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Lithuania Reintroduces Military Conscription Amid Concern Over Russia

Lithuanian parliamentarians overwhelmingly voted in favor of returning compulsory military service to the country in light of current geopolitical tensions over the Ukraine crisis, the Baltic state's Defense Ministry said in a statement Thursday.

Defense Minister Juozas Olekas, who presented the bill on conscription to Lithuania's parliament Thursday, said that the measure was tied to current events in Ukraine, the news site reported.

Lithuania, one of the harshest critics of Russia's alleged role in breeding strife in Ukraine, abolished conscription in 2008, four years after the country acceded to NATO. A total of 112 parliamentarians voted in favor of its return, news site reported. Three lawmakers voted against the initiative, while another five abstained.

Lithuanian President Dalia Grybauskaite warned in February that the country would reintroduce conscription for a five-year period in light of the "new geopolitical circumstances."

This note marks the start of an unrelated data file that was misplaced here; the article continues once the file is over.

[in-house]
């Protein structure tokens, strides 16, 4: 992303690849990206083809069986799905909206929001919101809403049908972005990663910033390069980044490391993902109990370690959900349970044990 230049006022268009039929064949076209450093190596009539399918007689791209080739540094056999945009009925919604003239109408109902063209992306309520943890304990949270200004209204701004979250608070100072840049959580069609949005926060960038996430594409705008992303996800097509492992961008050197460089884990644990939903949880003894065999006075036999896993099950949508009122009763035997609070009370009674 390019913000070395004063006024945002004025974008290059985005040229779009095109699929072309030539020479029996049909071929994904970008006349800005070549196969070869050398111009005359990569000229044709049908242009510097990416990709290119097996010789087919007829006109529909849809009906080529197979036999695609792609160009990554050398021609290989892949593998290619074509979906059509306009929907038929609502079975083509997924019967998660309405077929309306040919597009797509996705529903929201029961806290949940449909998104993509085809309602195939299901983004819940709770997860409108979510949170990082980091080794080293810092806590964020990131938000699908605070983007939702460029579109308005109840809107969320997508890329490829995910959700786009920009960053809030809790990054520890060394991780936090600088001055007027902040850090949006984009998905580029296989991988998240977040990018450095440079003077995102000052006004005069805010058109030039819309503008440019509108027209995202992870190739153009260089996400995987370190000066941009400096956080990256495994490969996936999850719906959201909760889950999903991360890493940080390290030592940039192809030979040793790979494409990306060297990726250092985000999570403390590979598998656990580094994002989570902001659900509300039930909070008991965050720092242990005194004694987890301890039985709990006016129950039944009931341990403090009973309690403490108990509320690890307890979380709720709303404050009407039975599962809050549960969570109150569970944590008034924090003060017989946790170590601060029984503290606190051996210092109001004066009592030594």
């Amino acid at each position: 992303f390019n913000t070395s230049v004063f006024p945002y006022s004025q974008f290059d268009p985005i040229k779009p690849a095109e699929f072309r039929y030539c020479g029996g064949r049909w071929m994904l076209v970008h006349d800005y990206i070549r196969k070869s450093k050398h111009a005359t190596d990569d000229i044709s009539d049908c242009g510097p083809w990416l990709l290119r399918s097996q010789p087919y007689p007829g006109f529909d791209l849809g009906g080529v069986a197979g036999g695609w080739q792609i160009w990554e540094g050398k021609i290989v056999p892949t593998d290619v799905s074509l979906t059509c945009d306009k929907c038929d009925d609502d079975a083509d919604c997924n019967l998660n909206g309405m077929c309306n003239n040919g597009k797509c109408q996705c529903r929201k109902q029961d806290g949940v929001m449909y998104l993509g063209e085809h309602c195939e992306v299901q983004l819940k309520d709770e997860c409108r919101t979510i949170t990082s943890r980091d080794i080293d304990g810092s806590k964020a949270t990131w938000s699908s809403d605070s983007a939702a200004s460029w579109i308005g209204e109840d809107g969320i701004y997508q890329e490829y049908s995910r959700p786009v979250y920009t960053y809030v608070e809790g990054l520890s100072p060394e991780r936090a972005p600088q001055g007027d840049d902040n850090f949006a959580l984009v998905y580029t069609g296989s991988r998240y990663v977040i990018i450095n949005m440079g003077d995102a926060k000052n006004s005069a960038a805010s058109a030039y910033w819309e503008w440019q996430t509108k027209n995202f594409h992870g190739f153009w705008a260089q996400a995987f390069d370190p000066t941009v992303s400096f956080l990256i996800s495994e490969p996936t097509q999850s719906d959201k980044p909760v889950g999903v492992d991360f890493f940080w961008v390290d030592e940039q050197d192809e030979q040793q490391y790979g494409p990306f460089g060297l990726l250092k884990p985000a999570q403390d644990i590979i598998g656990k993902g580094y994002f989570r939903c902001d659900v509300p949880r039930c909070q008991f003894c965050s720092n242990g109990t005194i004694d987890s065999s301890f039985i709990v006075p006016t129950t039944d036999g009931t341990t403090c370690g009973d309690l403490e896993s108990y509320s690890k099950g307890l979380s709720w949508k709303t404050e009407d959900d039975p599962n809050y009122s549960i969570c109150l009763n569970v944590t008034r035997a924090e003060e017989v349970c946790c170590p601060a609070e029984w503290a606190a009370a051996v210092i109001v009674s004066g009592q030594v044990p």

"It [conscription] will allow Lithuania to complete the manning of its army in 2015-16, to fully build a sufficient military reserve over the next 18 months and to ensure that its citizens are properly prepared to defend their country," Grybauskaite's statement read.

A statement published Thursday on the website of Lithuania's National Defense Ministry said that 3,000-3,500 men between the ages of 19 and 26 will be annually enlisted in the army for nine-month terms. The first draft is expected to take place later this year, according to the statement.

Grybauskaite said in February that the number of conscripts would represent 1.7 percent of the men eligible to be drafted into the military.

Lithuanian authorities said Wednesday that NATO had intercepted Russian jets over the international waters of the Baltic Sea.

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